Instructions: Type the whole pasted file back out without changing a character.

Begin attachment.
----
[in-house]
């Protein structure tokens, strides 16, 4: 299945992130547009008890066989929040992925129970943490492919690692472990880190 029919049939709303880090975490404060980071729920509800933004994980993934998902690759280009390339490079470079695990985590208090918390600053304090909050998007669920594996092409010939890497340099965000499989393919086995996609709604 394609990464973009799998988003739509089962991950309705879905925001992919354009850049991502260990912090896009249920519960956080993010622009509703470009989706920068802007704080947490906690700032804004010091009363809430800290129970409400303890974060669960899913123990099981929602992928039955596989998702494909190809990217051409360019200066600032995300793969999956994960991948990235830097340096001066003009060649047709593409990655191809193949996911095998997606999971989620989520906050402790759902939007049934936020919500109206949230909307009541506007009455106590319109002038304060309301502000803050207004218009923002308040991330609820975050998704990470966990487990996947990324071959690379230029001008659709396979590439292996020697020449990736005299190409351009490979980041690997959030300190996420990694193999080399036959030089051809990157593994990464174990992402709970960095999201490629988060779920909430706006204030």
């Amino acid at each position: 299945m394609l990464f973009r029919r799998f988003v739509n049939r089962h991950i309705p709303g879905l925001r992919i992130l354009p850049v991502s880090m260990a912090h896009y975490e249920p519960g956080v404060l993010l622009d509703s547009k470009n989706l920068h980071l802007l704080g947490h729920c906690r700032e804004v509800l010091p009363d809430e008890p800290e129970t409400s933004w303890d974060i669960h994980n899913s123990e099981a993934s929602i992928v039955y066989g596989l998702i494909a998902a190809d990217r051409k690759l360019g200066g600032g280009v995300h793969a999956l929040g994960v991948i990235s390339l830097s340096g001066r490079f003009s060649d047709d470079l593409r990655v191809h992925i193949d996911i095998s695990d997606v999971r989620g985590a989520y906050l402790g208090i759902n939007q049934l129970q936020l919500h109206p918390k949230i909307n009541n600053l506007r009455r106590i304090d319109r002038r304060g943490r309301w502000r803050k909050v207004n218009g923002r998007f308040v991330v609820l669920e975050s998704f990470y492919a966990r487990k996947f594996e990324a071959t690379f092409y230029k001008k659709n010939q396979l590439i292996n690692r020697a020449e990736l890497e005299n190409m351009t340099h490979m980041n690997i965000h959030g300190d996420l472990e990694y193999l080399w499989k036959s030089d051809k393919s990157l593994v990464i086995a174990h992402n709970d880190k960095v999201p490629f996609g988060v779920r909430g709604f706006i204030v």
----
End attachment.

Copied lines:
[in-house]
């Protein structure tokens, strides 16, 4: 299945992130547009008890066989929040992925129970943490492919690692472990880190 029919049939709303880090975490404060980071729920509800933004994980993934998902690759280009390339490079470079695990985590208090918390600053304090909050998007669920594996092409010939890497340099965000499989393919086995996609709604 394609990464973009799998988003739509089962991950309705879905925001992919354009850049991502260990912090896009249920519960956080993010622009509703470009989706920068802007704080947490906690700032804004010091009363809430800290129970409400303890974060669960899913123990099981929602992928039955596989998702494909190809990217051409360019200066600032995300793969999956994960991948990235830097340096001066003009060649047709593409990655191809193949996911095998997606999971989620989520906050402790759902939007049934936020919500109206949230909307009541506007009455106590319109002038304060309301502000803050207004218009923002308040991330609820975050998704990470966990487990996947990324071959690379230029001008659709396979590439292996020697020449990736005299190409351009490979980041690997959030300190996420990694193999080399036959030089051809990157593994990464174990992402709970960095999201490629988060779920909430706006204030």
């Amino acid at each position: 299945m394609l990464f973009r029919r799998f988003v739509n049939r089962h991950i309705p709303g879905l925001r992919i992130l354009p850049v991502s880090m260990a912090h896009y975490e249920p519960g956080v404060l993010l622009d509703s547009k470009n989706l920068h980071l802007l704080g947490h729920c906690r700032e804004v509800l010091p009363d809430e008890p800290e129970t409400s933004w303890d974060i669960h994980n899913s123990e099981a993934s929602i992928v039955y066989g596989l998702i494909a998902a190809d990217r051409k690759l360019g200066g600032g280009v995300h793969a999956l929040g994960v991948i990235s390339l830097s340096g001066r490079f003009s060649d047709d470079l593409r990655v191809h992925i193949d996911i095998s695990d997606v999971r989620g985590a989520y906050l402790g208090i759902n939007q049934l129970q936020l919500h109206p918390k949230i909307n009541n600053l506007r009455r106590i304090d319109r002038r304060g943490r309301w502000r803050k909050v207004n218009g923002r998007f308040v991330v609820l669920e975050s998704f990470y492919a966990r487990k996947f594996e990324a071959t690379f092409y230029k001008k659709n010939q396979l590439i292996n690692r020697a020449e990736l890497e005299n190409m351009t340099h490979m980041n690997i965000h959030g300190d996420l472990e990694y193999l080399w499989k036959s030089d051809k393919s990157l593994v990464i086995a174990h992402n709970d880190k960095v999201p490629f996609g988060v779920r909430g709604f706006i204030v």